Seroba eyes Irish start-ups as it reaps rewards from investments

Life sciences VC on a roll with portfolio companies performing extremely well

While Ireland performs well for medtech start-ups it has been “less effective” in generating biotech ones, according to Seroba.

While Ireland performs well for medtech start-ups it has been “less effective” in generating biotech ones, according to Seroba.

 

Irish venture-capital firm Seroba stands to make a significant return from a number of its investments, one of which was acquired late last month while the other recently floated on the Nasdaq.

The life sciences-focused VC is expected to use some of the profits it will realise from its stakes in Fusion Pharmaceuticals and PrecisionBiotics to back other promising companies, including some locally.

Fusion Pharmaceuticals, a clinical-stage oncology company, in which Seroba first invested in back in 2017, recently raised $212.5 million in an initial public offering (IPO) in a deal that was described as being “multiple times oversubscribed”.

Seroba, which has backed Fusion in subsequent financings and in the IPO, has retained its full stake in the company, which The Irish Times understands is currently worth about $35 million.

Fusion is focused on developing next-generation radiopharmaceuticals as precision medicines, an area in which there have been a number of multibillion-dollar exits of late. Given the high level of interest in the company, Seroba is expecting a significant premium on its stake before selling it.

The VC is also due a big return on its investment in PrecisionBiotics, the Cork-based company that was acquired late last month by Danish group Novozymes in a €80 million deal.

Seroba first backed the company in a €1.3 million funding round in early 2004, which it led. It subsequently participated in follow-up investments. While it wouldn’t disclose numbers as the overall deal remains confidential, Seroba partner Alan O’Connell said the company expects to make a near 10 times return on its investment in the group.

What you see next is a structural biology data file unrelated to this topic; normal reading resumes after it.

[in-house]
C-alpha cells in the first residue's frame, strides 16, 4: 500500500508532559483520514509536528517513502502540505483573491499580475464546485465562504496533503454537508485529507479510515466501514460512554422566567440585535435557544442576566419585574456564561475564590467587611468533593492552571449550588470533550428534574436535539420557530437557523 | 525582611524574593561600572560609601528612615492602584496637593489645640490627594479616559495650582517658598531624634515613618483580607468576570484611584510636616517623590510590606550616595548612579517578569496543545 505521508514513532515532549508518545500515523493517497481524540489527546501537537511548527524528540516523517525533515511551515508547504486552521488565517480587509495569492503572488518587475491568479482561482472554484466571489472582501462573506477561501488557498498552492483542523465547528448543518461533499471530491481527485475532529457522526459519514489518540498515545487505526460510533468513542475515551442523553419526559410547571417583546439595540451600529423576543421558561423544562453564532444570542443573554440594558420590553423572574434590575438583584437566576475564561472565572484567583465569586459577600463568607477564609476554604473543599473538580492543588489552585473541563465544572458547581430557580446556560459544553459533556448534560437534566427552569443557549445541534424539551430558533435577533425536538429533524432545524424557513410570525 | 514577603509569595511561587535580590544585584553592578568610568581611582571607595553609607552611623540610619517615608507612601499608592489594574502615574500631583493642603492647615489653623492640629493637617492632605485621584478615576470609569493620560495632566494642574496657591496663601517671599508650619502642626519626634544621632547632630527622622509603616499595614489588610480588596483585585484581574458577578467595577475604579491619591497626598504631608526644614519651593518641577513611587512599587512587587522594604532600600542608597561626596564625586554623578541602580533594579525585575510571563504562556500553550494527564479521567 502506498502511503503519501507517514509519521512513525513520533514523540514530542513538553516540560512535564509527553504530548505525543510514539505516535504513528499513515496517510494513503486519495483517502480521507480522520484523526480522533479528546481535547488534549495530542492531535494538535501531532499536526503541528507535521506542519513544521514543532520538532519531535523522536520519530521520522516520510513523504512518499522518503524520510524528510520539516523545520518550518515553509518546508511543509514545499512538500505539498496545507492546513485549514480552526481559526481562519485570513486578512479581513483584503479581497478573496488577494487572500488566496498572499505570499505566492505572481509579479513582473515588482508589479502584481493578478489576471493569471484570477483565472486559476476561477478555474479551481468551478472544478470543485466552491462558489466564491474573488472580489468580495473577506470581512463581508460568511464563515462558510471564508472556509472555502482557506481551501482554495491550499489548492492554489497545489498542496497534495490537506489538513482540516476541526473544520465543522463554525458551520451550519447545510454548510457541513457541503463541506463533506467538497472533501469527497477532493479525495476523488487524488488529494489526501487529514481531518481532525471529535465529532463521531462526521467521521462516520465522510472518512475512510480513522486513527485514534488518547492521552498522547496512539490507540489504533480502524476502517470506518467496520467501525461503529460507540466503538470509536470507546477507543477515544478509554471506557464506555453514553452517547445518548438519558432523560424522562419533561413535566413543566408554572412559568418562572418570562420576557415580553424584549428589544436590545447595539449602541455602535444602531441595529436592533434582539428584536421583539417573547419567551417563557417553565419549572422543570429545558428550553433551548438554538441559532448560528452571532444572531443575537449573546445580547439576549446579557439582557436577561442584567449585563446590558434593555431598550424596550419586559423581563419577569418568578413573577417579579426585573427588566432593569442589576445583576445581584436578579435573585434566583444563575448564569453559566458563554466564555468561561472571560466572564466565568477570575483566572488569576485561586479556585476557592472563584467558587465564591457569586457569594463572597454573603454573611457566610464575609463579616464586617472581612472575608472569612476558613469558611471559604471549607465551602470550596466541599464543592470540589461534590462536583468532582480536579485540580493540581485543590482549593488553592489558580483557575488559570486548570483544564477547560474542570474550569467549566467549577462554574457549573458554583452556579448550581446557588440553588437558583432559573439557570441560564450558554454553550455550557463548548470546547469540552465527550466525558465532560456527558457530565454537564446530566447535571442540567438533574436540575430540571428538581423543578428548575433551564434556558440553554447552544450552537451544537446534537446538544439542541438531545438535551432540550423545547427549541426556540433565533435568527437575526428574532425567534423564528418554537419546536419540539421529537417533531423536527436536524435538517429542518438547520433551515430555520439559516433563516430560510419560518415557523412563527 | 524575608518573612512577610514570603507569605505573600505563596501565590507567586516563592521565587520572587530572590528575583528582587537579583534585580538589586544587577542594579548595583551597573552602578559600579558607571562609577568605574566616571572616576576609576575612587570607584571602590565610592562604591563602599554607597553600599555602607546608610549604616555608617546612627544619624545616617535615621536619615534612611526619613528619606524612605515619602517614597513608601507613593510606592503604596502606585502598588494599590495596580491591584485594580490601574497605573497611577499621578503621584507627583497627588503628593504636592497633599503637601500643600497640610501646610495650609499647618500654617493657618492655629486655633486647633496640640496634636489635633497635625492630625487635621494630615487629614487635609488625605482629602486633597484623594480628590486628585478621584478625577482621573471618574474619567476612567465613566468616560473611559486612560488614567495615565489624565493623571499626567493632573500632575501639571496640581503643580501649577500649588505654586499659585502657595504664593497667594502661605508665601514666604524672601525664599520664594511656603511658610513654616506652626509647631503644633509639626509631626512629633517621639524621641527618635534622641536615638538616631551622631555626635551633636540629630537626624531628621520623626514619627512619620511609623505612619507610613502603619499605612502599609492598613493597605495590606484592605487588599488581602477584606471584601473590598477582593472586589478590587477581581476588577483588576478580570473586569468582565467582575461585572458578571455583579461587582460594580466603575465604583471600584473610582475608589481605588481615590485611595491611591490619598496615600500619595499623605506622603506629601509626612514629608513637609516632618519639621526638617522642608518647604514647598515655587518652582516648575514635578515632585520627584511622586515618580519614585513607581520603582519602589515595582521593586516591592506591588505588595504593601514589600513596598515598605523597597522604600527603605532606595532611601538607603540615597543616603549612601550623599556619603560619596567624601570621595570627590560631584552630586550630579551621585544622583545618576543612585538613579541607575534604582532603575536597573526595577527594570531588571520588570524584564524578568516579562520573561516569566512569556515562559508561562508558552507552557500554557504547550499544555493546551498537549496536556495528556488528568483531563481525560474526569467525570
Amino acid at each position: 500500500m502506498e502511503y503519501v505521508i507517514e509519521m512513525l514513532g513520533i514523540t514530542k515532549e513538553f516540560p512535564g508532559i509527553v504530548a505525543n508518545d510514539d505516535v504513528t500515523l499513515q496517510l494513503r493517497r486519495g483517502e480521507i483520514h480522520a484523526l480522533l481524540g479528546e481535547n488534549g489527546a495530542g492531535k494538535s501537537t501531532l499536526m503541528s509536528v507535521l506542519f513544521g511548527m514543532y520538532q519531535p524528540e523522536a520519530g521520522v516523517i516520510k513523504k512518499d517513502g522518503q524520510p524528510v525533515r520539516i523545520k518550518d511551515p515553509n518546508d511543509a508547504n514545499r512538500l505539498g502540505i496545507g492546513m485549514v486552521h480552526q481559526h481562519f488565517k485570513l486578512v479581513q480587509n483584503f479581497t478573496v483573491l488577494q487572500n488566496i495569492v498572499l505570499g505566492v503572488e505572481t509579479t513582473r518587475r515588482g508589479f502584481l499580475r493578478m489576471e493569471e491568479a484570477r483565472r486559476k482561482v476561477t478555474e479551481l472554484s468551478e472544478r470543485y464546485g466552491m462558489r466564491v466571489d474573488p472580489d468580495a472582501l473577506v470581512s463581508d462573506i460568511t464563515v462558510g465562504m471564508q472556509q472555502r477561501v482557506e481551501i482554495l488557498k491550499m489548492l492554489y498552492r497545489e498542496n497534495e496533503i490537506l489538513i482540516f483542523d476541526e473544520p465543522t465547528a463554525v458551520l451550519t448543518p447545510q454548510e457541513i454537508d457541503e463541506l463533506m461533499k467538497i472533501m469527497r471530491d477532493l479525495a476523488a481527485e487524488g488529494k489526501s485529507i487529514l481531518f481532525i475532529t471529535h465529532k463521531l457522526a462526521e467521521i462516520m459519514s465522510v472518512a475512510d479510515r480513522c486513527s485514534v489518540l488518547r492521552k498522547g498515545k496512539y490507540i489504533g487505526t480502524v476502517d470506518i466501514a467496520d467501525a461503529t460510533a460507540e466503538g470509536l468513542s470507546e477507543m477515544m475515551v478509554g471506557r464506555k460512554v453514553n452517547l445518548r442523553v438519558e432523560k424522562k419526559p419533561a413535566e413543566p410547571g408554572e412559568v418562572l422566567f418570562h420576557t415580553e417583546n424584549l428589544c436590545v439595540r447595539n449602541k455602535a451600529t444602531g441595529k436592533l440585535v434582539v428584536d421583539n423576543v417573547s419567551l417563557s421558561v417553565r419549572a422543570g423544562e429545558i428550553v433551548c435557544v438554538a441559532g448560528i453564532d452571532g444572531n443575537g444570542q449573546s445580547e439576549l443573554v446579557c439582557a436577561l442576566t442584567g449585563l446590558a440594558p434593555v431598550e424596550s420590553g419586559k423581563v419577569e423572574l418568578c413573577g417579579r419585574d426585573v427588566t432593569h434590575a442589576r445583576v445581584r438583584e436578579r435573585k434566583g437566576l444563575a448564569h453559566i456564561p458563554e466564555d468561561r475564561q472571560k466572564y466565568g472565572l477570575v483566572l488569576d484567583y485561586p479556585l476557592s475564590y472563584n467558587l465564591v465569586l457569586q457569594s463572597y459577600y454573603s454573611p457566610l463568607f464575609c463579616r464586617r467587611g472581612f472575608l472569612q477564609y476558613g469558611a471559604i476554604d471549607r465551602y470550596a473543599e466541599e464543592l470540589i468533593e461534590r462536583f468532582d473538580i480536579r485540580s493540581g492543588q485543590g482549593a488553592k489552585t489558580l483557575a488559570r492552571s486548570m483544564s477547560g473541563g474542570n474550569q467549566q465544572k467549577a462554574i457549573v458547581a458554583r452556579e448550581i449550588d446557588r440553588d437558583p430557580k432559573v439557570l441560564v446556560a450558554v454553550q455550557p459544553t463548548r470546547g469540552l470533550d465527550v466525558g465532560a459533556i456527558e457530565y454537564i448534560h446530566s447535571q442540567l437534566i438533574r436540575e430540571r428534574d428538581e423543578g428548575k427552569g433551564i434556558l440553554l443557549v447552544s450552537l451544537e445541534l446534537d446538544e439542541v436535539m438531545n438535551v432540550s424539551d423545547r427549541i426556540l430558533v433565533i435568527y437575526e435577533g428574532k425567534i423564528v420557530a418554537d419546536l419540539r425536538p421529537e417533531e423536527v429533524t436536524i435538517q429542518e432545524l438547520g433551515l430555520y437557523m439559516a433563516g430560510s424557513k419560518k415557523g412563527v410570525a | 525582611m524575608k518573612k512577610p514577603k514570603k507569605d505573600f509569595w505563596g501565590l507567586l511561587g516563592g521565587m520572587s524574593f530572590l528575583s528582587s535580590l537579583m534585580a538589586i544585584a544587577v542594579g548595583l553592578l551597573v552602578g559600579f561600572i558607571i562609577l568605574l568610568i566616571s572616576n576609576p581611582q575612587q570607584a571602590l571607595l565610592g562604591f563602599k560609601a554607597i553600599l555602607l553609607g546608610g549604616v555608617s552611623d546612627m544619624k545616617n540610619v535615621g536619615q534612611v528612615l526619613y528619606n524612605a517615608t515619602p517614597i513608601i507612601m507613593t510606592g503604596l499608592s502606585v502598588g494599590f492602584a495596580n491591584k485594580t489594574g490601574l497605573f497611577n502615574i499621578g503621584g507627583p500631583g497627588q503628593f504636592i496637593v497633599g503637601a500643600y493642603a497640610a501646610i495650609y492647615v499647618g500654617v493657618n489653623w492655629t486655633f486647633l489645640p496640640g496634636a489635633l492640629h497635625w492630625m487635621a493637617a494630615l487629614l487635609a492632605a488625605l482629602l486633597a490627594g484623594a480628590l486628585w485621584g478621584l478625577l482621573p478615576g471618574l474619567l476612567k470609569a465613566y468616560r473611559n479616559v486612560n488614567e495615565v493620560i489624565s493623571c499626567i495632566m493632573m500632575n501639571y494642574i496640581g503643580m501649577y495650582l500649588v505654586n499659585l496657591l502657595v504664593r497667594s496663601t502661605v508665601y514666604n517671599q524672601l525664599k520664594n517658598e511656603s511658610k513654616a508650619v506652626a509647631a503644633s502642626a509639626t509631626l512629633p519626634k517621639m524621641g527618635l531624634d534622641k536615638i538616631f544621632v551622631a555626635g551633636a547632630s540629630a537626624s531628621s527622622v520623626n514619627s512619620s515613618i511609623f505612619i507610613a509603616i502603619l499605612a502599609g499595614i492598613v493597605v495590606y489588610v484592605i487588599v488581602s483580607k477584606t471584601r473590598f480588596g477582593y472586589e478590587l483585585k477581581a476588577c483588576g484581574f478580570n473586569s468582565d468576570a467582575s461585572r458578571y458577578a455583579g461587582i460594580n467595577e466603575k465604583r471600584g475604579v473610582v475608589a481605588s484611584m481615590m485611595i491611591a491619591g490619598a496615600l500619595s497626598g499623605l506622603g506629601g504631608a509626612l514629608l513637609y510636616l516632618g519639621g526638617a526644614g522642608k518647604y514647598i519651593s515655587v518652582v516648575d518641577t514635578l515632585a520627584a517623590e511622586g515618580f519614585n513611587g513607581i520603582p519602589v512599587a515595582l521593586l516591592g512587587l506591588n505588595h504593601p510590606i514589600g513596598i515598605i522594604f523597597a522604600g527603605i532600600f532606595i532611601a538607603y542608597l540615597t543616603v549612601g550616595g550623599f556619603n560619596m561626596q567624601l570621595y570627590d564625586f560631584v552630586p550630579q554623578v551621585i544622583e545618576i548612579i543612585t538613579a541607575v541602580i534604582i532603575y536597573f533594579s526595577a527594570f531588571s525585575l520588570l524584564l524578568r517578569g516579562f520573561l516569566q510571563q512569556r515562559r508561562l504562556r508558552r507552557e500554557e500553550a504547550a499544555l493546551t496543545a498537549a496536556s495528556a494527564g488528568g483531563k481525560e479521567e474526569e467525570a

Stake

Seroba has been on a roll of late, having also gained from its stake in Labcyte, a company that was last year acquired in a deal valued at north of $300 million. It also made a return of up to €100 million in 2018 when Prexton, a company it had only backed a year earlier, sold in an acquisition estimated to have been worth as much as €905 million.

The VC mainly invests in biotech companies developing new drug treatments and medical devices. Other portfolio companies include Atlantic Therapeutics and Endotronix.

Mr O’Connell said the VC typically looks at between 600 and 650 investment opportunities each year, of which up to 40 would be Irish.

Seroba recently led a $8.3 million funding round for Shorla Pharma, a highly-regarded Clonmel-based start-up that develops pharmaceutical therapies to help cancer patients. Mr O’Connell said the VC is currently looking at “several other Irish companies” to back.

He said while Ireland performs well for medtech start-ups it has been “less effective” in generating biotech ones.

Mr O’Connell said the Covid-19 crisis has shown just how important the life sciences and healthcare industries are.

“The industry’s key role during the pandemic has helped it weather the fallout better than others. That said, we have seen delays in clinical trials, as hospitals became inaccessible and investors focused on ensuring that their existing investments had enough cash to absorb delays.”